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Thermal Barrier

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Ronan's report


Wednesday 5th August, 2009

What do you get when you take the greatest salmon and steelhead river on earth, add a bunch of dams that back up, slow down, and spread out the water, and then add a couple of weeks of temperatures topping 100 degrees Fahrenheit?

For a hint, read the headline.

Dams can create physical barriers for fish, and also temperature barriers.

These dams on the Columbia River have been equipped with fish ladders to allow salmon and steelhead to pass upstream. But, when the water flowing through the fish ladders gets to warm for these coldwater loving salmonids pleasure, they won't continue moving upstream normally. Many of these adult fish will wait for water to cool off. They may be delayed up to a month or more.

So, what’s the big deal? Well, run timing is disrupted. The great fish, who enter fresh water packing enough energy on their bodies for their journey to spawn (these steelhead don't spawn until next April or May!) waste loads of that energy just trying to survive, still hundreds of miles from the spawning grounds. Warm water carries less dissolved oxygen. The fish become weak, and more susceptible to disease.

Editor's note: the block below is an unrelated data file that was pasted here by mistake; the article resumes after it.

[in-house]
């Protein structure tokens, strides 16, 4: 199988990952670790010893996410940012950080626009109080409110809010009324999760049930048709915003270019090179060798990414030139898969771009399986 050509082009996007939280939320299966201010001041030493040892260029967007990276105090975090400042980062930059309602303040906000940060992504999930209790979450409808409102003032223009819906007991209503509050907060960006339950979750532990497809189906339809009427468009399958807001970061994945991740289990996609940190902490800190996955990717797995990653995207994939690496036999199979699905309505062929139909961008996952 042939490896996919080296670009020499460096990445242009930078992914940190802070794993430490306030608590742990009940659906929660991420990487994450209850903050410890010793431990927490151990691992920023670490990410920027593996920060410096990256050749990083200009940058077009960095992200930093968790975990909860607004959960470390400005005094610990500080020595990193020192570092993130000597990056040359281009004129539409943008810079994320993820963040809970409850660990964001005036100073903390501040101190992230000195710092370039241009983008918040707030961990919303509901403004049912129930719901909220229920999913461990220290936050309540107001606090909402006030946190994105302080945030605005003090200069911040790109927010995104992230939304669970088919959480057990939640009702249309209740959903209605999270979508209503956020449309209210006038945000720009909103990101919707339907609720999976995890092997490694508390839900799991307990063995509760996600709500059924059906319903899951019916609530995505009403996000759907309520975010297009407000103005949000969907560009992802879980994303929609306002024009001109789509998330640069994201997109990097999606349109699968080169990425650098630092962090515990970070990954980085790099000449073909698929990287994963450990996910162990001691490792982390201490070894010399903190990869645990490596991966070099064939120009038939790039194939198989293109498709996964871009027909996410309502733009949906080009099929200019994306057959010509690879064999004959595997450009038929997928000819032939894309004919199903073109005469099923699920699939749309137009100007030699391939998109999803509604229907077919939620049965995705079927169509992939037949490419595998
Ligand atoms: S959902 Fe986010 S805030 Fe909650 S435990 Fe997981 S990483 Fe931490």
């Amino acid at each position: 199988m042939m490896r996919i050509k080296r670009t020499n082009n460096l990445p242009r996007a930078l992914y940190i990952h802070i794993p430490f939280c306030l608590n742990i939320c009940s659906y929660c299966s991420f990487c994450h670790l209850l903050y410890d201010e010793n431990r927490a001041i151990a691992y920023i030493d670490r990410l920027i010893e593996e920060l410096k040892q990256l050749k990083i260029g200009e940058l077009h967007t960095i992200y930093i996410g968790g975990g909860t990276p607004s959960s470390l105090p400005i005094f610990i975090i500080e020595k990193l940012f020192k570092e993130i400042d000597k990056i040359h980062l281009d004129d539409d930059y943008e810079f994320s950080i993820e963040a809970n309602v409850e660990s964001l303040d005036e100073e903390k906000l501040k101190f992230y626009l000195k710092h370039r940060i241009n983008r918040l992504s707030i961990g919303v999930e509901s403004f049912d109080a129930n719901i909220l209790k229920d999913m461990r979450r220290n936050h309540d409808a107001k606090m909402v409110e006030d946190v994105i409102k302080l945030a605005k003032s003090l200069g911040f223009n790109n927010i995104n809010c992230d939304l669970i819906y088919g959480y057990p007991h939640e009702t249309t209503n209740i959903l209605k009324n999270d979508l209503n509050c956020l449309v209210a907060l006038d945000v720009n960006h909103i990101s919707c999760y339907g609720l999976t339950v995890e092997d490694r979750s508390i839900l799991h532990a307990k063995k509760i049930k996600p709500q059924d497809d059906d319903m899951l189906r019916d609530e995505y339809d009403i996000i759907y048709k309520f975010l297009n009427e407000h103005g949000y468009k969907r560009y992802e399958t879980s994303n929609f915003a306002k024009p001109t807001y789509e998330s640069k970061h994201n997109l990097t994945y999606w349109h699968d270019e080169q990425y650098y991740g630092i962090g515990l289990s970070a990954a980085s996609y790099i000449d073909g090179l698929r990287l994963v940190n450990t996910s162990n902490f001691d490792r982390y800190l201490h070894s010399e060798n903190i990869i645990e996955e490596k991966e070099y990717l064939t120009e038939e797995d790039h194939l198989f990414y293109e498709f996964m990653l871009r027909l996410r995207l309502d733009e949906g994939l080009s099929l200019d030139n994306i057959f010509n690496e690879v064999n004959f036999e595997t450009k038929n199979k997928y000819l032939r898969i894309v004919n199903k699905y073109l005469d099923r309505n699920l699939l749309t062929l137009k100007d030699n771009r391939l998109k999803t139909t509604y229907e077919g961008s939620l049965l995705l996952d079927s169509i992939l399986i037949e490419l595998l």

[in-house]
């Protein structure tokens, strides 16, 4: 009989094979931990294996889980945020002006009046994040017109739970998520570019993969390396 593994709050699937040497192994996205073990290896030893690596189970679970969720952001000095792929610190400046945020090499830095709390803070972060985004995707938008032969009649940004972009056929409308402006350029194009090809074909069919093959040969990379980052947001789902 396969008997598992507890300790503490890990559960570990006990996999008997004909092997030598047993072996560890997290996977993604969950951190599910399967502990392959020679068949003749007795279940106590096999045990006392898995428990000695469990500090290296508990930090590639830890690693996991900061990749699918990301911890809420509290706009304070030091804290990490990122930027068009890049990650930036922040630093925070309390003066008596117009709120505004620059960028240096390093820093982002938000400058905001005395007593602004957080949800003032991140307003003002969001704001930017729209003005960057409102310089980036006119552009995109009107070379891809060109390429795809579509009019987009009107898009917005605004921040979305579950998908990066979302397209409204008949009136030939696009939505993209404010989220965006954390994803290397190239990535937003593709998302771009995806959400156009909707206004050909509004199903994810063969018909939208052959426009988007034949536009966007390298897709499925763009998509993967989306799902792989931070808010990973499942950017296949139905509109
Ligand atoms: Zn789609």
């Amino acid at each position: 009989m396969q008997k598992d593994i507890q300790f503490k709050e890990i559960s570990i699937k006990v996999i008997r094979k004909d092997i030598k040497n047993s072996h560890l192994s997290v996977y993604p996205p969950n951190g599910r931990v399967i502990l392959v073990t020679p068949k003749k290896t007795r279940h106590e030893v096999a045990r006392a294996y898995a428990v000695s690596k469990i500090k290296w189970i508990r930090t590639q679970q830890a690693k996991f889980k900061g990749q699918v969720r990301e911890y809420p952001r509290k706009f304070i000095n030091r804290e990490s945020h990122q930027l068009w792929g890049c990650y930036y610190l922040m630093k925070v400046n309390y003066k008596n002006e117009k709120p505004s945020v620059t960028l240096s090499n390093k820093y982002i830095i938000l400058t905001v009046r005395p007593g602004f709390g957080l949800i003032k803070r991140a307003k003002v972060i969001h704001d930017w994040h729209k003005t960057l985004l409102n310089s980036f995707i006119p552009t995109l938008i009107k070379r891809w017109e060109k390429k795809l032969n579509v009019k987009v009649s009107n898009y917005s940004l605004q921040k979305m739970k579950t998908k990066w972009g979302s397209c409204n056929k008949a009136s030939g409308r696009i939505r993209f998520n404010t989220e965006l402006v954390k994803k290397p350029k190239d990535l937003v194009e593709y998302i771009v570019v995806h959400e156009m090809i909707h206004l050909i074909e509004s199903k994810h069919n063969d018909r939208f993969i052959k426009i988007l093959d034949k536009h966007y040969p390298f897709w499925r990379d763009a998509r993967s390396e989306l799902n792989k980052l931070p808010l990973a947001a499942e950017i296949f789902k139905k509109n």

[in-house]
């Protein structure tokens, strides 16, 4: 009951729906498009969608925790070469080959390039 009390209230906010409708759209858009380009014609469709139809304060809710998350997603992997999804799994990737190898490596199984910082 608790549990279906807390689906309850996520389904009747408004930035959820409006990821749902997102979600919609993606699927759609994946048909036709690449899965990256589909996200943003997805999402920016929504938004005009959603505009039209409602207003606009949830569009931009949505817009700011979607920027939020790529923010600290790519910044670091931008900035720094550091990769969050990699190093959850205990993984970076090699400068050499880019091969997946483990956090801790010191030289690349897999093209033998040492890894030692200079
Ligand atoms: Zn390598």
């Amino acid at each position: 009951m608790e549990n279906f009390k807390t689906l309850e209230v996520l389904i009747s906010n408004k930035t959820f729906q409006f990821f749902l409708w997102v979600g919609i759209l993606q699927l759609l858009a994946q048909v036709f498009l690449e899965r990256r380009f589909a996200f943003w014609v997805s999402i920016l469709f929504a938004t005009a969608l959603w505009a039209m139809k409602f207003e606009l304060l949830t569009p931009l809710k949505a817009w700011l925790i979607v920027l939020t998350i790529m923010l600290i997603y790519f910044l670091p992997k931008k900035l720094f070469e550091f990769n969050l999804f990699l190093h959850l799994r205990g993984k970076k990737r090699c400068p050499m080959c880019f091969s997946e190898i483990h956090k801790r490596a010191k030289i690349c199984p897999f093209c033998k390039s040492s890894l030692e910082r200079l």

On top of that, you can have issues with survival of downstream migrating juvenile salmon, that can't handle the warm water and reduced levels of oxygen.

Even some tributary rivers where fly anglers like to fish for steelhead are getting too warm. So, we've imposed a thermal barrier of sorts on ourselves. When the water gets too warm, we quit fishing for steelhead, since hooking a wild steelhead in warm water can easily kill it. It's the only thermal barrier out there that's helping these great fish. If you are interested in what temperatures are dangerous to fish in your local rivers or streams, consult a regional fisheries biologist, and tell them what you are interested in. If they can only tell you a range of temperatures, play it safe, and stop fishing at the coolest temperature they mention.

Fish On,
Matt


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